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What We’re Watching: Fed ups rates, zero-COVID shenanigans in China, Pakistan’s energy crunch, Russian Davos

What We’re Watching: Fed ups rates, zero-COVID shenanigans in China, Pakistan’s energy crunch, Russian Davos

Chair Jerome Powell faces reporters after the Fed's meeting in Washington, DC.

REUTERS/Elizabeth Frantz

Central banks unite vs. inflation

On Wednesday, the US Federal Reserve raised interest rates by 75 basis points — the biggest hike since 1994 — as it scrambled to contain runaway inflation. What's more, new projections show that the Fed plans to hike rates by an additional 1.75 percentage points until the end of the year — the most aggressive pace since Paul Volcker engineered a recession with double-digit interest rates to tame sky-high inflation in the early 1980s. Just hours before the Fed concluded its meeting, the European Central Bank unveiled a new bond-buying tool to protect the Eurozone's weakest economies from higher borrowing costs, as the ECB gets ready to fight inflation by jacking up interest rates next month for the first time in 11 years. In recent days, rising premiums on Italian and Spanish bonds compared to German ones had rung alarm bells throughout the Eurozone, with painful memories of its debt crisis in the early 2010s. The twin announcements sent shockwaves through global financial markets, with investors already panicking that a recession might be unavoidable to ease out-of-control prices due to a combination of the war in Ukraine, pandemic-related supply chain snarls, and massive stimulus spending on both sides of the Atlantic.

Want to stop a bank run? Try zero-COVID

This week, multiple residents in the Chinese province of Henan were surprised when their status on the official COVID app turned red. That means they either tested positive or were suspected of carrying the virus and must quarantine for 14 days. Turns out, most of them were customers of four rural banks that froze a combined $6 billion in deposits a couple of months back, sparking angry protests. Is China weaponizing zero-COVID to keep protesters at home? Well, the ruling Communist Party is certainly very worried about the health of its often fraud-ridden, over-leveraged rural banks. These small lenders account for just 1% of total assets in China's banking system, but pose a systemic risk because a run on them could quickly spread to other financial institutions — potentially unleashing a nationwide credit crunch and social unrest. Will the state let them fail or bail them out? Expect something in between, similar to how the government handled the debt crisis of real-estate behemoth Evergrande late last year.

Pakistan suffers energy crunch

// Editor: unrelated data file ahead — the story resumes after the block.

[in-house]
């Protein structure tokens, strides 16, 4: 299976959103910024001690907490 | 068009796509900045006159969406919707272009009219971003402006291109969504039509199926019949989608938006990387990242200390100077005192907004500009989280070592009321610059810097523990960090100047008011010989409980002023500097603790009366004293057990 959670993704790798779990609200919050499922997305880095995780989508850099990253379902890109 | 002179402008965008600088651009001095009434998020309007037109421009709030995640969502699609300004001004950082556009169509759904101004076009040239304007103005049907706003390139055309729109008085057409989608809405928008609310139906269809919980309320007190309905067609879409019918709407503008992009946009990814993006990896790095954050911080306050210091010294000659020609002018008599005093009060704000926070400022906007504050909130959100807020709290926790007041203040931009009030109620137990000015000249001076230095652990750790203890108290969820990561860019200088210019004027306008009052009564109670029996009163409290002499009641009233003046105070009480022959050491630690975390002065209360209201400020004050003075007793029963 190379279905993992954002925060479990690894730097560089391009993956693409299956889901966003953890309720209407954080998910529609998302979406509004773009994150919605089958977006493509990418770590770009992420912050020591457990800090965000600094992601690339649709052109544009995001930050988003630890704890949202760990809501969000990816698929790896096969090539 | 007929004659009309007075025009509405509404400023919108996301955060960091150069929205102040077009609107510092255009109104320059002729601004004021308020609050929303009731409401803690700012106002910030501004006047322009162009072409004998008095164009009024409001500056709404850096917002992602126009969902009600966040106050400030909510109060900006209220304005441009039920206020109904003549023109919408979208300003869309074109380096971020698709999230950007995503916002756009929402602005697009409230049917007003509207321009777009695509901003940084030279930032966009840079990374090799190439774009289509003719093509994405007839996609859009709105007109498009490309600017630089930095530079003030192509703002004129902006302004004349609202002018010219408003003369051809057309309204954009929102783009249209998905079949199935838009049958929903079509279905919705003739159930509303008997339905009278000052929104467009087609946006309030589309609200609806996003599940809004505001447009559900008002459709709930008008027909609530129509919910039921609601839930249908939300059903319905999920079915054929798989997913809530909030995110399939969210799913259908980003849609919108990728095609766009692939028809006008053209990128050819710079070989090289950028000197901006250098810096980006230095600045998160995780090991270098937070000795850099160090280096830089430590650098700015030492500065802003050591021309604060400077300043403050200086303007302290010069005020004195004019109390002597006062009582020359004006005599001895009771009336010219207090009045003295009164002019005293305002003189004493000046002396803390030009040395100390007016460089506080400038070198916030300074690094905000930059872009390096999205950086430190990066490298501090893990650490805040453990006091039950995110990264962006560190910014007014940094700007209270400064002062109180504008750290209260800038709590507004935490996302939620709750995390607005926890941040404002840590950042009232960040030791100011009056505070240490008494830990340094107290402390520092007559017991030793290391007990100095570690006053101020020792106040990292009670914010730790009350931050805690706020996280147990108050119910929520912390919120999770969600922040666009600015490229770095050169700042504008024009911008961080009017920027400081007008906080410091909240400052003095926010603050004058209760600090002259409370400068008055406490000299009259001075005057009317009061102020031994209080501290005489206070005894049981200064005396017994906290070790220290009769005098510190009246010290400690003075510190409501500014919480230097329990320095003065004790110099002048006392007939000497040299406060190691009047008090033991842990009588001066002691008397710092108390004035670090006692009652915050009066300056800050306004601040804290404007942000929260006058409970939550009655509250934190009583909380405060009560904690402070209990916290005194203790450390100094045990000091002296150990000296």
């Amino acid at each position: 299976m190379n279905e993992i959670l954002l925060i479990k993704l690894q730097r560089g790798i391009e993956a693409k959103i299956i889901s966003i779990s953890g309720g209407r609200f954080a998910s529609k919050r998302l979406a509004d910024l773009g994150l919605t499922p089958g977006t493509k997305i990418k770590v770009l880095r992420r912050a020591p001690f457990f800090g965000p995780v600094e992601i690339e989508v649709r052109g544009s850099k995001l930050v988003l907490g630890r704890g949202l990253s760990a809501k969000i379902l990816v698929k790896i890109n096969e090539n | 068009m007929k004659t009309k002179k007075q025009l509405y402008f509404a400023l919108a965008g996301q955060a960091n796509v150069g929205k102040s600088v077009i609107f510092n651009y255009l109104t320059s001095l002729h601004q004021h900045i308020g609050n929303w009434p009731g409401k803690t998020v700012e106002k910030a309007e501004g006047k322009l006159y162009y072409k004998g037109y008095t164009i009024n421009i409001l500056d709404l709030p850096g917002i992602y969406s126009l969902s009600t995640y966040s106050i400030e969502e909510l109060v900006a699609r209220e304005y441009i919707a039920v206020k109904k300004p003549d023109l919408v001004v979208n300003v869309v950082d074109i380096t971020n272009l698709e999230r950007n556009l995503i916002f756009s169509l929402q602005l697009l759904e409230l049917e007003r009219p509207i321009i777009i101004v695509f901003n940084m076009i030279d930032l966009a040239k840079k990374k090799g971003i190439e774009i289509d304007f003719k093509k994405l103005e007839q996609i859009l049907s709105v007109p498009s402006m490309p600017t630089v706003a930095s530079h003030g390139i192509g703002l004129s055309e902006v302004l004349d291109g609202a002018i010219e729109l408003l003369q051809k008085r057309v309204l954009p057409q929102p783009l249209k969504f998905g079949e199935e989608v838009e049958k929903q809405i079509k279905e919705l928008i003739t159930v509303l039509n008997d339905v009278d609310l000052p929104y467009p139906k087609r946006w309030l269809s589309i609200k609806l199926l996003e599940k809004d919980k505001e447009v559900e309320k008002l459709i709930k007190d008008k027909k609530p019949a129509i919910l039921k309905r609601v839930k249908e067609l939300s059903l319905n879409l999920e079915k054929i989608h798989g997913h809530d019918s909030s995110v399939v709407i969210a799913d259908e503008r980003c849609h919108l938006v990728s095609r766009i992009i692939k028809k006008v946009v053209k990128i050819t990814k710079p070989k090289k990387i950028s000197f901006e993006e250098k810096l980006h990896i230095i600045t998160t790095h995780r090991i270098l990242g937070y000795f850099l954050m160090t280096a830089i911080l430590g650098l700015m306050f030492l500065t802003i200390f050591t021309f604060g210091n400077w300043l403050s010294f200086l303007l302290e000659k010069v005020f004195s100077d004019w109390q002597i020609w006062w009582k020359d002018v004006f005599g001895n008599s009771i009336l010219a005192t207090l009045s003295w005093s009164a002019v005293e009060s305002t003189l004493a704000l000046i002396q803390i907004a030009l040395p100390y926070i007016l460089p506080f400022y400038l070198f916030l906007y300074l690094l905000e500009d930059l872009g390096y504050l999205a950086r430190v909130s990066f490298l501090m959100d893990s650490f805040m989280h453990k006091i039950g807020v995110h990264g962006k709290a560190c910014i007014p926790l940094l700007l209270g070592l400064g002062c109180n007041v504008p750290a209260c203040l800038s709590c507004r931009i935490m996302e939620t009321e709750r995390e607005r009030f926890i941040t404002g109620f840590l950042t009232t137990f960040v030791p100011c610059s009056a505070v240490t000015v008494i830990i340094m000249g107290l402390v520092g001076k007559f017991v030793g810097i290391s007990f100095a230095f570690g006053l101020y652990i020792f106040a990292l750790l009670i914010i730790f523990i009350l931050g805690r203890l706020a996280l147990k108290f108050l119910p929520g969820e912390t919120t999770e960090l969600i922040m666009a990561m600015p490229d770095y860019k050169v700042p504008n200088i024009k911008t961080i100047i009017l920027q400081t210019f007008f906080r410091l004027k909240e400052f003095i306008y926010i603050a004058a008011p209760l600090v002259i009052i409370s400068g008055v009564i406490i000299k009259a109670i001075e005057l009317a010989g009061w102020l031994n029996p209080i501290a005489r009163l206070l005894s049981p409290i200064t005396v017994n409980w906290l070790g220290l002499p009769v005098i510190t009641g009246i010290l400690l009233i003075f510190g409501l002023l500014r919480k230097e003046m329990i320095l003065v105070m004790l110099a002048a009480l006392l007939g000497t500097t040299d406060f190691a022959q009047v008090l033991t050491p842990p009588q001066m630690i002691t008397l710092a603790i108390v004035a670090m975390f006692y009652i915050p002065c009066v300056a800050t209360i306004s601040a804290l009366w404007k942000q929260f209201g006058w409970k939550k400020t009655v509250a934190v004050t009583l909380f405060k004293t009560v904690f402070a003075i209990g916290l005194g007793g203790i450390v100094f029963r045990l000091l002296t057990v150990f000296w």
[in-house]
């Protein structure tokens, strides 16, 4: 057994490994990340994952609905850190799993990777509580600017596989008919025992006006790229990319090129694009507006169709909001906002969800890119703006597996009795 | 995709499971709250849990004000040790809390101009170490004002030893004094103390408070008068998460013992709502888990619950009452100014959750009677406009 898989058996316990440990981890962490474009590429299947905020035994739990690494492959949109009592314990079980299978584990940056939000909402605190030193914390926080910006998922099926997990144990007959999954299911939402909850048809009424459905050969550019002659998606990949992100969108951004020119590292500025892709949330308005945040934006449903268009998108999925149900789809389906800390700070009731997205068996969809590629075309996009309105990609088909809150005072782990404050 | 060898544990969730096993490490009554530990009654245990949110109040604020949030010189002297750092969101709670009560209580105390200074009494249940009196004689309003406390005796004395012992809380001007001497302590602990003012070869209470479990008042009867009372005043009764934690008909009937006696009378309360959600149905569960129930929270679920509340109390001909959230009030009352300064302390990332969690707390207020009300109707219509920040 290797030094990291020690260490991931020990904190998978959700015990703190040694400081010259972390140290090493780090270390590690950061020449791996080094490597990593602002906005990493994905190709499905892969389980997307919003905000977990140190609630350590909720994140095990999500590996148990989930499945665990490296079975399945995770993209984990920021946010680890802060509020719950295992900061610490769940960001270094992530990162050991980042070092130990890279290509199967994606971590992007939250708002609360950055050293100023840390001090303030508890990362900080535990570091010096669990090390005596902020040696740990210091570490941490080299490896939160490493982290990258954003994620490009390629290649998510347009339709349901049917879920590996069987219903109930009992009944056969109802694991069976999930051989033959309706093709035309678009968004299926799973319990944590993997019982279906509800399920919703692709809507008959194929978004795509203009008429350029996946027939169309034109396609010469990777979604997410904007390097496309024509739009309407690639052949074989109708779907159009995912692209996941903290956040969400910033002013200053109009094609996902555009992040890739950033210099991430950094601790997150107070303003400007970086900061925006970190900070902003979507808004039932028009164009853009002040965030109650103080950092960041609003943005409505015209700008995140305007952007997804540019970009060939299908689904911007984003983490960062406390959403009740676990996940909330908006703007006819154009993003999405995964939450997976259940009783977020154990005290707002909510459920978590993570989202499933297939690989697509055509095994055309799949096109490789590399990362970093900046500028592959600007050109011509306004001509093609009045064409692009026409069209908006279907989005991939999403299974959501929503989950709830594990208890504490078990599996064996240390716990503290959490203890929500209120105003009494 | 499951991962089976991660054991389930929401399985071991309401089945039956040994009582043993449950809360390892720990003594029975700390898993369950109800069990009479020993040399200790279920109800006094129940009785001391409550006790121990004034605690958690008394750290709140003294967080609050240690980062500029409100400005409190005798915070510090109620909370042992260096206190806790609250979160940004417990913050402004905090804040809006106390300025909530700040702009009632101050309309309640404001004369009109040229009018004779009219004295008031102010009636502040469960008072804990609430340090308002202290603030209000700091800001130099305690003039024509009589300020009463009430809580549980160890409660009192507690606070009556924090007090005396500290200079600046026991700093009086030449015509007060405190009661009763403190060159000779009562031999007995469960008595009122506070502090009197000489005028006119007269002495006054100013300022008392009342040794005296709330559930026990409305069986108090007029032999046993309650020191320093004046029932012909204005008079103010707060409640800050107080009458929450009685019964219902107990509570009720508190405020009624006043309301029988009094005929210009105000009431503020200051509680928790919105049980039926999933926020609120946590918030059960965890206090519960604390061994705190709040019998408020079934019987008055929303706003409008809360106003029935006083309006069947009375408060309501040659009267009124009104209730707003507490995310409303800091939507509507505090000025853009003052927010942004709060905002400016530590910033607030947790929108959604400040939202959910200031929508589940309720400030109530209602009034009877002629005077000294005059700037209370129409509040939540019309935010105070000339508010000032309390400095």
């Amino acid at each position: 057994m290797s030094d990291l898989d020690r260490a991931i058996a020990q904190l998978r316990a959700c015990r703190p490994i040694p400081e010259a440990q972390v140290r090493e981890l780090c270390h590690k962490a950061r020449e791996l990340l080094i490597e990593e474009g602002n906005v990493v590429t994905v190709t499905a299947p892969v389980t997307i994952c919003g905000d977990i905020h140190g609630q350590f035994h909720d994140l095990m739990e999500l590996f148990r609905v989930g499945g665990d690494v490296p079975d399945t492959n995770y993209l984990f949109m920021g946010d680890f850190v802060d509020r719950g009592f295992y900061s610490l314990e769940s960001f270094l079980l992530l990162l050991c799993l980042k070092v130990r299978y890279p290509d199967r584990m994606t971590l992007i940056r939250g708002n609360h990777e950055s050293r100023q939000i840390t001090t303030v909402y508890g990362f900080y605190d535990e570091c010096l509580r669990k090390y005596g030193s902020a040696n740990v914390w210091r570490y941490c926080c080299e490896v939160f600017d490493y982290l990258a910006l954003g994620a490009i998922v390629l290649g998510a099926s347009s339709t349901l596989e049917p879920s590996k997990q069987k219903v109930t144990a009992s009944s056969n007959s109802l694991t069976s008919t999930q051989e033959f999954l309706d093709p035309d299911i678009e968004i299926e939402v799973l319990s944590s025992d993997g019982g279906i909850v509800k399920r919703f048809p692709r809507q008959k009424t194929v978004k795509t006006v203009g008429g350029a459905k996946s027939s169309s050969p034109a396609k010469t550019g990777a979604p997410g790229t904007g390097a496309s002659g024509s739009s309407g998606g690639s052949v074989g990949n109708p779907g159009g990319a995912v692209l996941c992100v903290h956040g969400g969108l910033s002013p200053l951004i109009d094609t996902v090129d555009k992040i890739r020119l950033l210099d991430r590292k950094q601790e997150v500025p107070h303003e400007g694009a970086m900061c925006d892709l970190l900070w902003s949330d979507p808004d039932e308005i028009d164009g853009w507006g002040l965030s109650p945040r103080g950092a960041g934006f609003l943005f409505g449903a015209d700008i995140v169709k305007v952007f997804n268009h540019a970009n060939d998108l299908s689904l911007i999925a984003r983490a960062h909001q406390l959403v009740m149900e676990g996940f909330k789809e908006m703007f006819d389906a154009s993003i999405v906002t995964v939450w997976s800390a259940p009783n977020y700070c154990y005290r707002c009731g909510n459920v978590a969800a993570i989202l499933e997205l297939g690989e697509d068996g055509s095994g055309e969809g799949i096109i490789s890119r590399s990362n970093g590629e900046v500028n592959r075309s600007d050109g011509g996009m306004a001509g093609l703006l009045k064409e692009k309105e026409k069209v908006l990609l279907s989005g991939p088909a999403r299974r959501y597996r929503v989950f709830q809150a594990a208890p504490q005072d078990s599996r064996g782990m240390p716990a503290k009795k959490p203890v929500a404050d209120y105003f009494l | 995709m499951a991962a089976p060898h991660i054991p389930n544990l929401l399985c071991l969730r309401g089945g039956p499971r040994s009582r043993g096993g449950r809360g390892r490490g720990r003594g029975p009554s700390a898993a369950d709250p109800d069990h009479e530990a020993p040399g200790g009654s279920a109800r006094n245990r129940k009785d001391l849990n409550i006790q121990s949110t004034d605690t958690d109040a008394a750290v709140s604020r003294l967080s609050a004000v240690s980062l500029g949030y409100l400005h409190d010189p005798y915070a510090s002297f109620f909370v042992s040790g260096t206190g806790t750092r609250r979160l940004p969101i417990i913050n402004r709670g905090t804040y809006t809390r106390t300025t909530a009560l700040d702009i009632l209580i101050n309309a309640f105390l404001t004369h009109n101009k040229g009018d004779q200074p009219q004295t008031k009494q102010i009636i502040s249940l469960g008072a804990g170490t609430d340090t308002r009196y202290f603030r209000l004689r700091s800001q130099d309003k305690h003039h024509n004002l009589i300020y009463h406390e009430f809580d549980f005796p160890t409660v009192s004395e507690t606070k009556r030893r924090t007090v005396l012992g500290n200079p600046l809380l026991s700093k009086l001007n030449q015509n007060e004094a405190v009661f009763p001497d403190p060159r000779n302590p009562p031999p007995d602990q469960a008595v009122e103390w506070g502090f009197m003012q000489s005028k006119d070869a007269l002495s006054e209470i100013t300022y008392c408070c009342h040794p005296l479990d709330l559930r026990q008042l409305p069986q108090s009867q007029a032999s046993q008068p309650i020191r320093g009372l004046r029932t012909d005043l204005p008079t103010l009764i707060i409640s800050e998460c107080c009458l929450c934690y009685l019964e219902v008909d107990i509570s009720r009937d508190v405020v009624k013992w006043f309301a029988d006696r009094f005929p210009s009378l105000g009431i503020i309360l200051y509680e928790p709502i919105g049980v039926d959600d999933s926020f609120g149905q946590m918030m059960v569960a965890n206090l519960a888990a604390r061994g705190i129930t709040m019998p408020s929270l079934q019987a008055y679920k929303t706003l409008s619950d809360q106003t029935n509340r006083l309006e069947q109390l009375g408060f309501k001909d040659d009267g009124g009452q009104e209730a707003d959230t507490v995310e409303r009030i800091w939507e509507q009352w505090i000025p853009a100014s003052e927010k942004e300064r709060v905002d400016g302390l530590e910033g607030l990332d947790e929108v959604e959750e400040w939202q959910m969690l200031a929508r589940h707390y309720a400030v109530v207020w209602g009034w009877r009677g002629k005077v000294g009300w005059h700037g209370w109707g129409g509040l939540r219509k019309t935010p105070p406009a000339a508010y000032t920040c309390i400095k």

The people of crisis-ridden Pakistan can’t seem to catch a break. After months of political turmoil, the country is now facing a severe energy crunch, with power going out in some places for up to 8 hours a day as blackouts roll across the country. Energy prices had already been rising for some time as a result of soaring inflation, which currently tops a whopping 13%. Even before Russia’s invasion of Ukraine sent the global economy into a tailspin, political mismanagement and poor governance under former Prime Minister Imran Khan — who was ousted in April — caused a painful financial squeeze in Pakistan. The current crisis is largely a result of the fallout from Islamabad’s deal with Beijing under the China-Pakistan Economic Corridor initiative. China has shut down multiple power plants recently because Pakistan has failed to make good on its repayments totaling around $1.5 billion. Interestingly, this crunch comes just weeks after Pakistan wrapped up a round of talks with the IMF in hopes of unlocking $6 billion worth of aid. Islamabad says that an unforeseen series of global crises – the pandemic, supply chain chaos, war in Ukraine – have meant that the IMF deal, negotiated in 2019, is now “outdated.” But the IMF is standing firm, saying that to access the cash, Pakistan must implement key reforms — like lifting fuel subsidies — that would be suicidal for the nascent government.

What We’re Ignoring: St. Peter, the Not-So-Great in Russia

For years, the St. Petersburg International Economic Forum (SPIEFF), aka the Russian Davos, was a must-attend event for world business leaders. It was a slickly produced annual schmooze-fest of global and Russian elites. With ambitious if clunky themes like "Efficient Economy! — Decent Life!" or "Emerging Leadership for a New Era!" or "Sustaining Confidence for a World in Transition," the SPIEFF was a chance for the Kremlin to present Russia, however improbably, as something more than a giant gas station: a dynamic, exciting, and innovative economy. Well, dosvidaniya to all that, friends. This year, in the wake of Russia's invasion of Ukraine and the Western sanctions response, almost no one is attending the 25th installment of the forum. The highest-profile foreign guests are Belarusian President Alexander Lukashenko, a smattering of Donbas separatist representatives, and — checks notes — the Taliban.

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